SPANISH FORK — Toxic algal blooms have hampered Utah Lake recreation the past few summers.
In September 2019, the rise of blue-green algae led to warnings advising people not to swim or water ski anywhere in the lake, which wasn't even the first time that happened.
That’s why officials have launched a pair of pilot studies to see if there’s a way to get ahead of the problem and stop the toxins from shutting down portions of the lake. It’s a potential short-term water quality fix while work continues to find long-term solutions to the problem, Utah Lake Commission executive director Eric Ellis said Monday.
Treatments began at Lincoln Beach in the southeastern portion of the lake Thursday and will begin at Lindon Marina in the northeastern part of the lake in the very near future. The treatments will last through the end of the summer. The tests aren’t looking to eradicate algae, since it’s something that’s needed for the lake ecosystem; rather, experts are trying to find a way to lessen algal blooms.
Algal blooms carry a toxin called cyanobacteria, which can lead to illness in humans and can kill animals. If state environmental experts find that bacteria levels have reached a certain threshold, they issue warnings or closures for certain areas, or the whole lake during the worst blooms.
On Thursday, officials launched an airboat that started distributing a cyanobacteria treatment called Earthtec combined with "a copper-type treatment" evenly across the marina surface. The other test will combine a copper treatment with a clay-like substance to absorb phosphorus from the water to reduce the algae’s food availability, Ellis explained. Officials say it shouldn't impact the recreational use of the marinas.
Boating access remains open at Lincoln Beach even though a safety barrier has been temporarily added to the mouth of the marina to help minimize the exchange of marina water with the rest of the lake.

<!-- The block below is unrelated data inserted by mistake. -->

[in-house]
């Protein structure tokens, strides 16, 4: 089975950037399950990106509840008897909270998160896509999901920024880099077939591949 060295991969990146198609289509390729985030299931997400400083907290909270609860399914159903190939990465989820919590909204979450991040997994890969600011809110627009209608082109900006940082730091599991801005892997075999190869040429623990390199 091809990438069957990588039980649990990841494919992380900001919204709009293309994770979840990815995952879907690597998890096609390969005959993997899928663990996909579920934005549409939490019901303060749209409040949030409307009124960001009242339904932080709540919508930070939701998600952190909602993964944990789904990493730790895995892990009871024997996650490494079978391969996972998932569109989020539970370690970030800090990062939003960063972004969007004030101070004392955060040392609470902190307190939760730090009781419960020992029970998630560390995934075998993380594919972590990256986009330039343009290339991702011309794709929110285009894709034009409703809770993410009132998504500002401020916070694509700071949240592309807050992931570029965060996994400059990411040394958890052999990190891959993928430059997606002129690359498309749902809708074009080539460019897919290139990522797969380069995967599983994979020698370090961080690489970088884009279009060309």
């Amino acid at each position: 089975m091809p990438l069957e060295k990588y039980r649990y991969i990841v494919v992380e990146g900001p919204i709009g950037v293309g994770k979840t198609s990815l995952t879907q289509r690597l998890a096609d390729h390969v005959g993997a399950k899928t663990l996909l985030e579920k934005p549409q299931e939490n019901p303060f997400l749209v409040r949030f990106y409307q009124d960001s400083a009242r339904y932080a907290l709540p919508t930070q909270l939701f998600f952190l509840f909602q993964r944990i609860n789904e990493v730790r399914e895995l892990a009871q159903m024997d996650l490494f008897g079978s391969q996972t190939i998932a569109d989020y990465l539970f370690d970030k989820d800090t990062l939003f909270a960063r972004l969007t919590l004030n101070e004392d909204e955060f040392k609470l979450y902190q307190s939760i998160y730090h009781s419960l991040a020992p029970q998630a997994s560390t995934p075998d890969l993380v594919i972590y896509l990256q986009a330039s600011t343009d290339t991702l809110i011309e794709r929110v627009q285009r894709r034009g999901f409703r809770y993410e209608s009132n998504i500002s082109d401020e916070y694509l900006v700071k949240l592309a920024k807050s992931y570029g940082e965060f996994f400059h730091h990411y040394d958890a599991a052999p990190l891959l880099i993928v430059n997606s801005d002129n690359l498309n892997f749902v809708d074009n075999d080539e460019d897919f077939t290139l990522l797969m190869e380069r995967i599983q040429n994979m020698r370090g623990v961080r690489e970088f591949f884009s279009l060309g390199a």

"Anytime the wind blows, you’ve got a lot of wave action pushing lake water directly into that channel that is the (Lincoln Beach) marina," Ellis said. "It’s just angling the opening to that marina just a little bit differently so it doesn’t have much mixing with the regular lake water."
That barrier wasn’t needed for Lindon Marina.
In a statement, Lindon Marina operator Ron Madson said he welcomes the new study. "Algae has really hurt visitation in the past and we look forward to an algae-free summer," he said.
The pilot program was funded from money secured during last year’s legislative session, along with funds matched from outside the state. In all, $500,000 was allotted in the Fiscal Year 2020 budget for tests such as the one that began Thursday and a long-term environment study.
Ellis explained that officials decided to hold off starting the pilot project until they reached the beginning of the typical recreation season. The long-term Utah Lake Water Quality Study is focused on trying to find a nutrient level needed while taking into account recreational uses of the lake.
"In order to keep the lake stable in future years, we’re conducting this 3- to 5-year study to make those criteria set," he said.
Meanwhile, state budget concerns created by the COVID-19 pandemic have altered some aspects of monitoring Utah Lake algal blooms. Utah Division of Water Quality officials normally conduct lake monitoring and sampling to ensure there isn’t a harmful amount of cyanobacteria in the lake. Agency officials stated on the division's website that "budget uncertainty" forced it to stop monitoring the lake for potential algal blooms until at least July 1, which is when the state’s FY2021 budget begins.
Ellis said officials still have access to satellite imagery, which can help pinpoint where harmful algal blooms are growing. There are also educational signs posted at all public and private marinas that show visitors algae patches they should avoid if they come across one.
Ellis added that most of the lake's marinas have experienced record-level attendance so far this year and that the lake is currently free of toxic algal blooms.